Marsha Klinkirt

Marsha Klinkert FCCA, Group Financial Reporting Manager, Nomad Foods

Throughout this series of blogs and interviews, a range of women ACCA members share their range of experiences highlighting varying stages of career journeys to help inspire other women. 

What is the story of your career journey in accountancy and finance?

I always wanted to be an accountant, my childhood best friend’s mother was an accountant, she used to explain to me what she would do at work and I was intrigued. I had an affinity for numbers and a career in accountancy and finance made sense to me. I now have over 15 years’ experience working in the Accountancy field. The ACCA qualification gave me my passport to travel the world and work in the profession I love. It took me to Chile where I worked for Deloitte and to Spain and Germany working at GlaxoSmithKline and Amazon respectively. I currently work as a self-employed consultant which gives me the flexibility to take on challenging senior Finance roles whilst also providing me with downtime to juggle raising a young family.

What adversities, if any, did you overcome and how did you do this?

I have always worked hard, but being a black woman brought up in a working class family made me quickly realise that hard work wasn’t enough to get me to the opportunities I was seeking. So I learned very early on that I had to create opportunities for myself. I did this by working to a very high standard and adding value to every team I was a part of. I also maintained a network of senior professionals to learn from but most importantly, I believed in myself and my capabilities. This all paid off when I gained my ACCA membership and my career really took off.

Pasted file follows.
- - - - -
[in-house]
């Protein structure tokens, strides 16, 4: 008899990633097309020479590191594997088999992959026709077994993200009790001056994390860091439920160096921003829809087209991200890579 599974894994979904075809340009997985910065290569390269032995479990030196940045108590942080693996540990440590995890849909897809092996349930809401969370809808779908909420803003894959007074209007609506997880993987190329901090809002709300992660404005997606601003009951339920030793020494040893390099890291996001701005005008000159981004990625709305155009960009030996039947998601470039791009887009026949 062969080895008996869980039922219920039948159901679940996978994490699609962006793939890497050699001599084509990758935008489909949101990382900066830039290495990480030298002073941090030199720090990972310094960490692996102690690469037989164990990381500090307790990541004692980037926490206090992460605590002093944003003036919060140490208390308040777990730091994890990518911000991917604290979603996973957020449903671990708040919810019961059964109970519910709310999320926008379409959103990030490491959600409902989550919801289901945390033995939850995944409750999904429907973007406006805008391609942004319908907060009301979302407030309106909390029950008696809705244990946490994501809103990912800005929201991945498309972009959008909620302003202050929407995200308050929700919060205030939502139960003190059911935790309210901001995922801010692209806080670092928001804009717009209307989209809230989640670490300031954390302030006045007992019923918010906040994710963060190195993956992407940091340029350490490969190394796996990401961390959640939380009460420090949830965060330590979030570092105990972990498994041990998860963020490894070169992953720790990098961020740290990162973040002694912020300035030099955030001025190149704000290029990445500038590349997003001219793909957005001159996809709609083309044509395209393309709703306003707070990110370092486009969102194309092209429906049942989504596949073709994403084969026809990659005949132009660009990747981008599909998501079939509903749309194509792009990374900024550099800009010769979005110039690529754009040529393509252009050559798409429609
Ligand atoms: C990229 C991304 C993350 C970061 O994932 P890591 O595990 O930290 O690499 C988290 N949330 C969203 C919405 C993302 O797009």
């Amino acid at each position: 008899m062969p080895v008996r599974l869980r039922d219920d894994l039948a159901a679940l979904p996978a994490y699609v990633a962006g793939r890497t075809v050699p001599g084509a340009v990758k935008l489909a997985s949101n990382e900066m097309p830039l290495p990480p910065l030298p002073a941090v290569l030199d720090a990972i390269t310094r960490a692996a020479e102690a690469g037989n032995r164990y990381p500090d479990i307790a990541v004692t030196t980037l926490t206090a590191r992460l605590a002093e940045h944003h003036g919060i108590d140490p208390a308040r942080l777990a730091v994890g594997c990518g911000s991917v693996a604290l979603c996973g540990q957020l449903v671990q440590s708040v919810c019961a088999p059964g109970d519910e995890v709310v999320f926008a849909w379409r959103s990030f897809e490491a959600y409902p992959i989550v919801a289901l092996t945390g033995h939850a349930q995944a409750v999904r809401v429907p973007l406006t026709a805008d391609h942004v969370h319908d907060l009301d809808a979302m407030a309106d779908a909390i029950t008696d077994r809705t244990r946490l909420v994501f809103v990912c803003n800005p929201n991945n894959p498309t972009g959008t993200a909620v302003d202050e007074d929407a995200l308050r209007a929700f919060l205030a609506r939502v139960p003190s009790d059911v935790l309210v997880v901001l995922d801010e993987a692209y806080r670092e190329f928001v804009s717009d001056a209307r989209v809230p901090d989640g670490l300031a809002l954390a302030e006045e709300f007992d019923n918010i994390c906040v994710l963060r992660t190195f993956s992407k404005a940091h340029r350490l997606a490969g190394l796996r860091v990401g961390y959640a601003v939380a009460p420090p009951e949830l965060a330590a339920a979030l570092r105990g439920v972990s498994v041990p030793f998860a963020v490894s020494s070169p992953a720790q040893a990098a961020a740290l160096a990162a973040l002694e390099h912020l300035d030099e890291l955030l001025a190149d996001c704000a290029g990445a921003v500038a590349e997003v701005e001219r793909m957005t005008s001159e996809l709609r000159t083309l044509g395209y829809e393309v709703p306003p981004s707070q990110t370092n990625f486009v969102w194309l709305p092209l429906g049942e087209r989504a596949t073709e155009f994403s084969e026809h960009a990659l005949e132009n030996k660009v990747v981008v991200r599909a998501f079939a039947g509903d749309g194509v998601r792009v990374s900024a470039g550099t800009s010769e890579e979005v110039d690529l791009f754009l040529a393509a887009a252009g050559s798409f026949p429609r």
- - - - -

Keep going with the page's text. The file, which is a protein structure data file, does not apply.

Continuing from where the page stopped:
What are the key observations that you would like others to understand from your experiences?

That hard work and determination really does pay off. However, working hard is not the same as working smart, working smart is understanding what the task is and utilising all the resources available to you to achieve it. That could be colleagues or peers, it could be systems, it could even mean challenging whether the task is necessary - is it value adding?  Believing in yourself is a key pre-requisite to success, by believing in yourself, finding your Unique Selling Point (USP) and working on any areas for self-development you may have, I believe that success in your professional life is possible. I found my USP to be languages, I love learning languages and this has enabled me to work on international projects

How do you see the opportunities for those who will succeed you in the profession?

The digital transformation that is taking place, prior to Covid-19 but particularly since we moved to home working, is phenomenal and this opens up vast opportunities for the younger generation to step into roles that didn’t exist when I first started out. This is all thanks to technology and automation, taking away the repetitive data entry element and leaving behind the analysis and value add tasks.

How would you characterise your experience in the profession?

It has been very rewarding, the more I learn the more there is to learn and for someone like me who is constantly evolving and continuously learning, there is no better profession.

How do you see the profession creating value for society?

The accounting profession is well regarded and is driving forward key agendas such as sustainability. As accounting and finance professionals, we are able to build transparent sustainability reporting to aid in the disclosure of companies carbon footprint and its accountability to society.